A Turkish trucker has been fined and banned after leaving a trail of destruction in a narrow Angus street.
Nevfel Bigay caused thousands of pounds worth of damage on Sunday night when the articulated lorry driver’s sat nav system directed him into Arbroath’s narrow Jamieson Street and he clipped several vehicles as well as scraping the side of a property.
The 58-year-old knew he had caused damage, but panicked and carried on towards a stop in Montrose because he did not speak English.
But police stopped him before he could get there and Bigay appeared in the dock at Forfar Sheriff Court on Tuesday, after spending two nights in custody following his arrest.
He admitted driving carelessly and failing to stop in the Angus town in an offence his solicitor said had been the result of panic because of his lack of English.
Depute fiscal Jill Drummond said the incident happened just before 8pm when Bigay turned into Jamieson Street but hit two cars parked near a 90 degree corner, before colliding with the property in Garden Street.
The house was structurally damaged and the vehicles parked on both sides of the road suffered significant damage, with one having its front suspension snapped.
Defence solicitor Joe Myles said his client lived in Adana, Turkey and had driven all over Europe and Asia for 20 years in his profession, and held a licence for 37 years.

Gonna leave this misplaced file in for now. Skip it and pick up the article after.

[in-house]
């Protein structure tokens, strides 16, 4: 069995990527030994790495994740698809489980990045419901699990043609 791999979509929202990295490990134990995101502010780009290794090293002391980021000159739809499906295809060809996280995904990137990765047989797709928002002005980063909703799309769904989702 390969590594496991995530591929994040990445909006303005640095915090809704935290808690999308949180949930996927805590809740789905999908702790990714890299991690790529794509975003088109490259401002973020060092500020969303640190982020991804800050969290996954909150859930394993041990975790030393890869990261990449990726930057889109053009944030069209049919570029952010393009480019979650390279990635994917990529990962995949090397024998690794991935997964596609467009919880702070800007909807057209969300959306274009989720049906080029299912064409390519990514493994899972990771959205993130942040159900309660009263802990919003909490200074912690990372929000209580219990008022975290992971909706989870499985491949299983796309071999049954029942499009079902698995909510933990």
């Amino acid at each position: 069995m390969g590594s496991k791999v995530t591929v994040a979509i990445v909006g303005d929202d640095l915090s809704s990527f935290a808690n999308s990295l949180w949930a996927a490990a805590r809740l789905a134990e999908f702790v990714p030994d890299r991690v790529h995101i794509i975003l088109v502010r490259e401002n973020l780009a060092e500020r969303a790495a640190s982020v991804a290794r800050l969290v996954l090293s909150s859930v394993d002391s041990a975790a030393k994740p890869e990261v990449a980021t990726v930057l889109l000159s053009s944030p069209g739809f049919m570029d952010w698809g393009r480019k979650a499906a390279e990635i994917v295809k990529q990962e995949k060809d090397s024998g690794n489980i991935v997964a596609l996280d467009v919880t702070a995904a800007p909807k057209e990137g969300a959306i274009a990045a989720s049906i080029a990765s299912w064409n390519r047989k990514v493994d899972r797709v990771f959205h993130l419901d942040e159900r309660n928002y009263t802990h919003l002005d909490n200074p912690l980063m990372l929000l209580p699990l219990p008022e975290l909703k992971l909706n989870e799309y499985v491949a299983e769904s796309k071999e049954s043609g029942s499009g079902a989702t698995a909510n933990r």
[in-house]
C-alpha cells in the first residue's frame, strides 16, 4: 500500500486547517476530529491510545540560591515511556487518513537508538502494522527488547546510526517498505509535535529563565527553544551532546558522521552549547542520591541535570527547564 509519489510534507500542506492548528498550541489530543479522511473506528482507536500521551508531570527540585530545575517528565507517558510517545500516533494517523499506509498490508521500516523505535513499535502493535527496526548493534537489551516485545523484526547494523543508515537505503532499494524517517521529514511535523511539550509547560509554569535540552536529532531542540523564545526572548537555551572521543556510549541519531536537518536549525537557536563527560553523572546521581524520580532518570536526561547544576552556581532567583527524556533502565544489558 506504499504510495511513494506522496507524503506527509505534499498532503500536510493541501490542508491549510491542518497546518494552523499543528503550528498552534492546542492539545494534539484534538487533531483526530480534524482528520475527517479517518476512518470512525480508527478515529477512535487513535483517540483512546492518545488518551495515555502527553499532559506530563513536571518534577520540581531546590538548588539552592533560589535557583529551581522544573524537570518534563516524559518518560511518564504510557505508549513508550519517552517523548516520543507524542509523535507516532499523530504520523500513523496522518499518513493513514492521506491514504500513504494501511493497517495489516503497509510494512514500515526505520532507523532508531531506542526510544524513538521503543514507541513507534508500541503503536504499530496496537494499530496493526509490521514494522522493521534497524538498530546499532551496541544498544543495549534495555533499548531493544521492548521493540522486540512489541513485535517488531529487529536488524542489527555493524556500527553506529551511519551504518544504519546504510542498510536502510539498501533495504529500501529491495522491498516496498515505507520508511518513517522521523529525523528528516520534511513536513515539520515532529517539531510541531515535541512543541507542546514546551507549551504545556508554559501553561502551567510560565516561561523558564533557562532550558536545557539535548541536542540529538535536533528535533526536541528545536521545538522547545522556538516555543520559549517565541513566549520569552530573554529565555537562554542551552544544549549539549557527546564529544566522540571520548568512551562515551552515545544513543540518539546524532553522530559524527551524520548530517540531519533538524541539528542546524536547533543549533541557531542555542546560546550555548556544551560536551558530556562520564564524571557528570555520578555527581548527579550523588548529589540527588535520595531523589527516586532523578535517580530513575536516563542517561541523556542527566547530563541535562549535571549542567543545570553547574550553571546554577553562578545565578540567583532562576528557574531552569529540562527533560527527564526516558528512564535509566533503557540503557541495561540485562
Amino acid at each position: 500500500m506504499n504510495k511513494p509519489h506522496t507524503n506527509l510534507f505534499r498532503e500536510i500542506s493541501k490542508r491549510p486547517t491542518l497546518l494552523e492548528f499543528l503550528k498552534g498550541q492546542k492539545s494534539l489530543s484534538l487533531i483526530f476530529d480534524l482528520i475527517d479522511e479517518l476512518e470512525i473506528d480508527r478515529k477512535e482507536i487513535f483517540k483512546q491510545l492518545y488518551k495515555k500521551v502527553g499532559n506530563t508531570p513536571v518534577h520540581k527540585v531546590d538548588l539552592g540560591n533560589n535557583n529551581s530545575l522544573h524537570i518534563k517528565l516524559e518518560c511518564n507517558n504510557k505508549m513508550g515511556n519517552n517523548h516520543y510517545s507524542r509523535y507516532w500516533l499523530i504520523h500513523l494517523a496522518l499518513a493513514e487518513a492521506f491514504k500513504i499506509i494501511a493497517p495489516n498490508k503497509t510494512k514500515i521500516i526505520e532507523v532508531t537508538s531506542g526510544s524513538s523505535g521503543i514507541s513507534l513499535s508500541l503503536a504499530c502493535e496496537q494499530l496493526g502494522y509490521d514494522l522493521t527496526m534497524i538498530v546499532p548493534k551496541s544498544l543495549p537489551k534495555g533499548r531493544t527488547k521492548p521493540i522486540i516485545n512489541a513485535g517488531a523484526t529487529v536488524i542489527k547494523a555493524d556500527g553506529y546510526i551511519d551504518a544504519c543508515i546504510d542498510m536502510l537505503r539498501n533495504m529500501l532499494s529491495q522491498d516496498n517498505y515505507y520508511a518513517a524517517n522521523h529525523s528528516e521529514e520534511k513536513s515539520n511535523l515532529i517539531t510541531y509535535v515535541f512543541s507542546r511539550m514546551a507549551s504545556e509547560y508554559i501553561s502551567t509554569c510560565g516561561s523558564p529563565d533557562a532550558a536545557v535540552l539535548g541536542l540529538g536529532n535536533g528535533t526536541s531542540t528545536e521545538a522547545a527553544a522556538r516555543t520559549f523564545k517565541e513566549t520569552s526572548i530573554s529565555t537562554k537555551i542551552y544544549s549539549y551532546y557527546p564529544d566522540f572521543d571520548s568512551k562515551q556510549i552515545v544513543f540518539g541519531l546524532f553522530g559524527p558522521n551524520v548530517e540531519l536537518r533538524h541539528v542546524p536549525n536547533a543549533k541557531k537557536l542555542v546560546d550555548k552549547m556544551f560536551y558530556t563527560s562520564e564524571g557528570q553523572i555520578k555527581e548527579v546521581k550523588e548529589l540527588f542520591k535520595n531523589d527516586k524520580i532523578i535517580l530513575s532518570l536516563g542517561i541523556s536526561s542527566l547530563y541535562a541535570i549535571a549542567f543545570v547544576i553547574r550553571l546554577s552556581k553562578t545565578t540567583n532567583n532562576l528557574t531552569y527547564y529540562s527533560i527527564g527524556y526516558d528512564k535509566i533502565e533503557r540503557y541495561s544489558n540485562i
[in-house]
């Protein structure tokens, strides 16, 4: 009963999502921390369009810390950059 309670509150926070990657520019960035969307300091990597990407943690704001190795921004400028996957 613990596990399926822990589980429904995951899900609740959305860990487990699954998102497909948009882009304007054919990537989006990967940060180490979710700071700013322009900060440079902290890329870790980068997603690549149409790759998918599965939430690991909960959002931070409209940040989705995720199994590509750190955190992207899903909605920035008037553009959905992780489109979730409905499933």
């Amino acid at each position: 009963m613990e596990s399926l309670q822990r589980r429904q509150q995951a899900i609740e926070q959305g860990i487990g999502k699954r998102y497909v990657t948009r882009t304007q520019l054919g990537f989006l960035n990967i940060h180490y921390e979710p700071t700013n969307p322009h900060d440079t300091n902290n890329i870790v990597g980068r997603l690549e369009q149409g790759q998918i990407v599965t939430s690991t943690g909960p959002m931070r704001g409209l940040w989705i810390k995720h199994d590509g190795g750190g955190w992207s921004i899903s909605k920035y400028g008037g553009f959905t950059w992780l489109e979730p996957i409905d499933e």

“He was following directions on his satellite navigation system which took him down Jamieson Street, which is a narrow road with vehicles on both sides,” he said.
“He was aware he had collided but simply continued on his journey once he was free of the obstacles.
“He was afraid to stop because he couldn’t speak any English and couldn’t explain himself.
“His intention was to go to Montrose – which was one and a half miles away according to the satellite navigation – and report what had happened,” said Mr Myles.
Sheriff Gregor Murray told the trucker: “The damage caused to the other vehicles and the house is not an issue for me, it will be dealt with by your employer’s insurance.
“In addition, the law does not allow me to consider sending you to jail for this offence.”
He noted the accused’s unblemished driving record but said the incident had been “at the upper end of the scale”.
“Any person in your position should know that satellite navigation systems do not always take you to the right place,” he added.
“It must have been very obvious to you when you entered a narrow street with cars on both sides that you ought to have stopped and not continued driving.”
Bigay was disqualified for six months and fined £500.